Possible lifting of EU's China arms embargo raises concerns
Central News Agency
By Chris Wang
Taipei, Jan. 5 (CNA) Taiwan's lawmakers expressed concern on Wednesday over the European Union's (EU's) possible lifting of its arms embargo on China, but the country's foreign minister believed that the embargo would be maintained.
The EU's need for consensus in policy-making, China's poor human rights record, and the rapidly changing situation in East Asia were among the factors that would likely keep the 21-year arms embargo in place, Foreign Minister Timothy C.T. Yang said at a hearing held by the Legislative Yuan's Foreign and Defense Committee.
The EU imposed an arms embargo on China after the Tiananmen Square crackdown in 1989, but calls to lift it have emerged in recent years.
The French newspaper Le Figaro reported on Dec. 30 that, according to a source close to EU foreign policy chief Catherine Ashton, the lifting of the embargo "could happen very quickly."
The newspaper said that the Netherlands, United Kingdom and Germany had lowered their opposition to the idea.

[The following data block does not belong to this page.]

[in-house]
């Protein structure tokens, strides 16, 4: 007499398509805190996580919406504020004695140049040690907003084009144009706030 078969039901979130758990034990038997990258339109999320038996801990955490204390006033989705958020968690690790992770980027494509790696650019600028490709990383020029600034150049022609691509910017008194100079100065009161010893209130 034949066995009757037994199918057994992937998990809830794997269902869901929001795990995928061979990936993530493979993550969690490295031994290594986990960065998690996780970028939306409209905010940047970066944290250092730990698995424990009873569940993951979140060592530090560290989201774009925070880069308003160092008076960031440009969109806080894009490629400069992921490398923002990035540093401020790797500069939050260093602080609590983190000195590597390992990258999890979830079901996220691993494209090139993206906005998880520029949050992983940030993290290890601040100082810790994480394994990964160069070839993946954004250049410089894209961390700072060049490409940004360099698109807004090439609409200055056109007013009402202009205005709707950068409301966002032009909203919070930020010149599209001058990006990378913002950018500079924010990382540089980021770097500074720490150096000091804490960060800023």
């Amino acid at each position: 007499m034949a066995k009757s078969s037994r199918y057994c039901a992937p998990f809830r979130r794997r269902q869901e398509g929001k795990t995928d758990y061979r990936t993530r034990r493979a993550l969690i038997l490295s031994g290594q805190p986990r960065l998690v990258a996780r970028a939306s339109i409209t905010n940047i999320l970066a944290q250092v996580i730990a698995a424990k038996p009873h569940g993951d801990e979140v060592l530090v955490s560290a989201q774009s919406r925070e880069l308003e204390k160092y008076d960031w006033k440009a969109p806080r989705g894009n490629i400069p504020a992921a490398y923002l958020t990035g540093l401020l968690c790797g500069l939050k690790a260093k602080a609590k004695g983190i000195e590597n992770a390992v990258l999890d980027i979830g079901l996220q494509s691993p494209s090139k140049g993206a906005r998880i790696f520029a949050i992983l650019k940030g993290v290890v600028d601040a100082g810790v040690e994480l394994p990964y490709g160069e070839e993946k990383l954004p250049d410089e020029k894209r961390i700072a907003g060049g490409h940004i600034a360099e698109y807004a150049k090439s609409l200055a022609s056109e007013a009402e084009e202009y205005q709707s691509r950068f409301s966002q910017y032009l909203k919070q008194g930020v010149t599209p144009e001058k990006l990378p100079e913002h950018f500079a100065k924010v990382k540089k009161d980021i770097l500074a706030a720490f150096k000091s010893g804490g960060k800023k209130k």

Yang acknowledged that there have been several EU member countries advocating ending the embargo, but he said the position was not expected to win unanimous support.
The issue was raised at an EU summit in mid-December, but the 27 leaders of the bloc did not reach a conclusion, Yang said, adding that China's poor human rights record, which had not improved in past decades, was still of grave concern to the EU.
During the questioning of Yang, KMT Legislator Shuai Hua-min suggested that the bloc was likely to lift the embargo "sooner or later" because of Europe's economic woes.
But Yang replied that other countries would also weigh in on the decision, saying that the United States and Japan had both expressed concerns over a possible ending of the embargo because "it would severely impact the security balance in the Pacific region and East Asia. "
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